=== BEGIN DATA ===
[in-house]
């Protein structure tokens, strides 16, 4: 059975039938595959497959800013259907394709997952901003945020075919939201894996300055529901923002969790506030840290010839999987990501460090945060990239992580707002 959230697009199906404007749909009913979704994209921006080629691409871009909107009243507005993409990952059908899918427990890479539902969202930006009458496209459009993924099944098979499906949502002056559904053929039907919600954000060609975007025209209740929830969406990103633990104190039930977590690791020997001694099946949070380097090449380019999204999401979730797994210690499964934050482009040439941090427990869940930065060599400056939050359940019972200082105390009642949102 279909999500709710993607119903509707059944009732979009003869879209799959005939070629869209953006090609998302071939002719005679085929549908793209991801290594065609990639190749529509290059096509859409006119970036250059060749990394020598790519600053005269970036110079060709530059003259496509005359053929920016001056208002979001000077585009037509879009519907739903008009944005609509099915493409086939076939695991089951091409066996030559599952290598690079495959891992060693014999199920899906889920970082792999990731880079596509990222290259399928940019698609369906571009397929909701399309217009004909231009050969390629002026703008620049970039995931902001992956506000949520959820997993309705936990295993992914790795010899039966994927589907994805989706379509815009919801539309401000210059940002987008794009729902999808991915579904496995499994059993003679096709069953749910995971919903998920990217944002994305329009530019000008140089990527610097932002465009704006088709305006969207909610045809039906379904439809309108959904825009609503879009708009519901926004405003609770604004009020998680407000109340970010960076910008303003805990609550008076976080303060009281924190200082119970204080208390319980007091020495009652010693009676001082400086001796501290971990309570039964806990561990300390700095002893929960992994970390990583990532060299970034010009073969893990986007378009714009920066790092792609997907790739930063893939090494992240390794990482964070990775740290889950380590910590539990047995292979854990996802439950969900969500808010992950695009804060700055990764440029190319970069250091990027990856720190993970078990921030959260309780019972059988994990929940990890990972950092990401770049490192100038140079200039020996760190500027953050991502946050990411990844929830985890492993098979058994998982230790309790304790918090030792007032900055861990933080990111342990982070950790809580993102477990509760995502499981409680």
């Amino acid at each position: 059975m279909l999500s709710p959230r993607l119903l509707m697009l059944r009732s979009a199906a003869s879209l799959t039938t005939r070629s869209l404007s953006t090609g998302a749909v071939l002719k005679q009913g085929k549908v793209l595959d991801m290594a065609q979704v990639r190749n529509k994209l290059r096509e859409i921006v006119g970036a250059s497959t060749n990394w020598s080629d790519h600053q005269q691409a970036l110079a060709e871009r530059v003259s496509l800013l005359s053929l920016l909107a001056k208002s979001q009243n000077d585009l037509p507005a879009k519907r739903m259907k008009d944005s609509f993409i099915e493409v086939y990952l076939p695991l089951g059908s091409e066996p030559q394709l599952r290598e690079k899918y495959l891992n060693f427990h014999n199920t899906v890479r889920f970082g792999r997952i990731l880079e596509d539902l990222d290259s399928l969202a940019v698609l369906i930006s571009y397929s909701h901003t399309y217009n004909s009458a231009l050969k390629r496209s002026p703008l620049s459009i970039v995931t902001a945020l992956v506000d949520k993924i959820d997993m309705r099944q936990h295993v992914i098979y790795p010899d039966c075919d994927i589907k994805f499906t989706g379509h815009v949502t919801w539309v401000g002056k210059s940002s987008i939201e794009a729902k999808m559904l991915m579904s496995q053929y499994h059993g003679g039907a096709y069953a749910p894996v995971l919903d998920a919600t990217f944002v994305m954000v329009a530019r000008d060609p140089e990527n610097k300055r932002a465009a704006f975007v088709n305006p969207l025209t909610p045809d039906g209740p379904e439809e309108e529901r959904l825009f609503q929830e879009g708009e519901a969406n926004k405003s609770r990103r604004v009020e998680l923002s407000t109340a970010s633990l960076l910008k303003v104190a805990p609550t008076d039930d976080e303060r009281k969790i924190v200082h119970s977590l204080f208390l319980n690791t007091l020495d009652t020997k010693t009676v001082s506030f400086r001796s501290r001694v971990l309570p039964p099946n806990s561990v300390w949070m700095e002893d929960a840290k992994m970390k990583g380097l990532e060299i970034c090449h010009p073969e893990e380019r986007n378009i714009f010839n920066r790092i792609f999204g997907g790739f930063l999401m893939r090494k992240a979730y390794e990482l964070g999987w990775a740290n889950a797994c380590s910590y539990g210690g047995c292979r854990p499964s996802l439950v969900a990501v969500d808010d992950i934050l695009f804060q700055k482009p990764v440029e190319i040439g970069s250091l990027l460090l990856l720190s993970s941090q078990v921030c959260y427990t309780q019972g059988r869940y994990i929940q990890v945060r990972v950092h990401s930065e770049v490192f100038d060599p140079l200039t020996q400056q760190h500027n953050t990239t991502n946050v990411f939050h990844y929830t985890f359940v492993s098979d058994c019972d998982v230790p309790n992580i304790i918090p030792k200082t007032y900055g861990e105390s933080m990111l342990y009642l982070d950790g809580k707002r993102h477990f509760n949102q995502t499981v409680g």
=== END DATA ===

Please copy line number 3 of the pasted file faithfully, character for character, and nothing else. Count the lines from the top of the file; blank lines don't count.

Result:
């Amino acid at each position: 059975m279909l999500s709710p959230r993607l119903l509707m697009l059944r009732s979009a199906a003869s879209l799959t039938t005939r070629s869209l404007s953006t090609g998302a749909v071939l002719k005679q009913g085929k549908v793209l595959d991801m290594a065609q979704v990639r190749n529509k994209l290059r096509e859409i921006v006119g970036a250059s497959t060749n990394w020598s080629d790519h600053q005269q691409a970036l110079a060709e871009r530059v003259s496509l800013l005359s053929l920016l909107a001056k208002s979001q009243n000077d585009l037509p507005a879009k519907r739903m259907k008009d944005s609509f993409i099915e493409v086939y990952l076939p695991l089951g059908s091409e066996p030559q394709l599952r290598e690079k899918y495959l891992n060693f427990h014999n199920t899906v890479r889920f970082g792999r997952i990731l880079e596509d539902l990222d290259s399928l969202a940019v698609l369906i930006s571009y397929s909701h901003t399309y217009n004909s009458a231009l050969k390629r496209s002026p703008l620049s459009i970039v995931t902001a945020l992956v506000d949520k993924i959820d997993m309705r099944q936990h295993v992914i098979y790795p010899d039966c075919d994927i589907k994805f499906t989706g379509h815009v949502t919801w539309v401000g002056k210059s940002s987008i939201e794009a729902k999808m559904l991915m579904s496995q053929y499994h059993g003679g039907a096709y069953a749910p894996v995971l919903d998920a919600t990217f944002v994305m954000v329009a530019r000008d060609p140089e990527n610097k300055r932002a465009a704006f975007v088709n305006p969207l025209t909610p045809d039906g209740p379904e439809e309108e529901r959904l825009f609503q929830e879009g708009e519901a969406n926004k405003s609770r990103r604004v009020e998680l923002s407000t109340a970010s633990l960076l910008k303003v104190a805990p609550t008076d039930d976080e303060r009281k969790i924190v200082h119970s977590l204080f208390l319980n690791t007091l020495d009652t020997k010693t009676v001082s506030f400086r001796s501290r001694v971990l309570p039964p099946n806990s561990v300390w949070m700095e002893d929960a840290k992994m970390k990583g380097l990532e060299i970034c090449h010009p073969e893990e380019r986007n378009i714009f010839n920066r790092i792609f999204g997907g790739f930063l999401m893939r090494k992240a979730y390794e990482l964070g999987w990775a740290n889950a797994c380590s910590y539990g210690g047995c292979r854990p499964s996802l439950v969900a990501v969500d808010d992950i934050l695009f804060q700055k482009p990764v440029e190319i040439g970069s250091l990027l460090l990856l720190s993970s941090q078990v921030c959260y427990t309780q019972g059988r869940y994990i929940q990890v945060r990972v950092h990401s930065e770049v490192f100038d060599p140079l200039t020996q400056q760190h500027n953050t990239t991502n946050v990411f939050h990844y929830t985890f359940v492993s098979d058994c019972d998982v230790p309790n992580i304790i918090p030792k200082t007032y900055g861990e105390s933080m990111l342990y009642l982070d950790g809580k707002r993102h477990f509760n949102q995502t499981v409680g």